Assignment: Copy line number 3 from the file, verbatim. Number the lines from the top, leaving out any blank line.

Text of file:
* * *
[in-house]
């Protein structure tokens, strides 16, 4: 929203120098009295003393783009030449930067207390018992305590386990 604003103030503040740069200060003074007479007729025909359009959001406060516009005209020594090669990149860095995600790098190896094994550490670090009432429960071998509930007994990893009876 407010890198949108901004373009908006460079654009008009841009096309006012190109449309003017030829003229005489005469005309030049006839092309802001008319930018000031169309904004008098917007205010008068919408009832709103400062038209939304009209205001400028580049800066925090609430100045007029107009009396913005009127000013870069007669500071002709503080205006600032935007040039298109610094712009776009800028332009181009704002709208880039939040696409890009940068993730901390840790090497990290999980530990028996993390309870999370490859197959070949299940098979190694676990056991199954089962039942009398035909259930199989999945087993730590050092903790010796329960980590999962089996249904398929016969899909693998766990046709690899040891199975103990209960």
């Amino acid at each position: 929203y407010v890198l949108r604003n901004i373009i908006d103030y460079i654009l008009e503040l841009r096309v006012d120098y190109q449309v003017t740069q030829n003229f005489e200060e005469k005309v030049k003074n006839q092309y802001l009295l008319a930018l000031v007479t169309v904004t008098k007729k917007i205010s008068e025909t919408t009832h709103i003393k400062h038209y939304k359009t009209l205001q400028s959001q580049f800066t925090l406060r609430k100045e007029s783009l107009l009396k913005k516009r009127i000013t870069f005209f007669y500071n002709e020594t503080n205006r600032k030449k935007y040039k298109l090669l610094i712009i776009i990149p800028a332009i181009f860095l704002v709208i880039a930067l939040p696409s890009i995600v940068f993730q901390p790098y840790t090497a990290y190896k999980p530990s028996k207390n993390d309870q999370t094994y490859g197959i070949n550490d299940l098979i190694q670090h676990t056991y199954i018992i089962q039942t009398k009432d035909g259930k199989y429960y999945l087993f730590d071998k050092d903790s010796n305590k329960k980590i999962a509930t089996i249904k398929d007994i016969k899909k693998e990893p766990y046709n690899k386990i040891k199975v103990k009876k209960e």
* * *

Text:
């Amino acid at each position: 929203y407010v890198l949108r604003n901004i373009i908006d103030y460079i654009l008009e503040l841009r096309v006012d120098y190109q449309v003017t740069q030829n003229f005489e200060e005469k005309v030049k003074n006839q092309y802001l009295l008319a930018l000031v007479t169309v904004t008098k007729k917007i205010s008068e025909t919408t009832h709103i003393k400062h038209y939304k359009t009209l205001q400028s959001q580049f800066t925090l406060r609430k100045e007029s783009l107009l009396k913005k516009r009127i000013t870069f005209f007669y500071n002709e020594t503080n205006r600032k030449k935007y040039k298109l090669l610094i712009i776009i990149p800028a332009i181009f860095l704002v709208i880039a930067l939040p696409s890009i995600v940068f993730q901390p790098y840790t090497a990290y190896k999980p530990s028996k207390n993390d309870q999370t094994y490859g197959i070949n550490d299940l098979i190694q670090h676990t056991y199954i018992i089962q039942t009398k009432d035909g259930k199989y429960y999945l087993f730590d071998k050092d903790s010796n305590k329960k980590i999962a509930t089996i249904k398929d007994i016969k899909k693998e990893p766990y046709n690899k386990i040891k199975v103990k009876k209960e």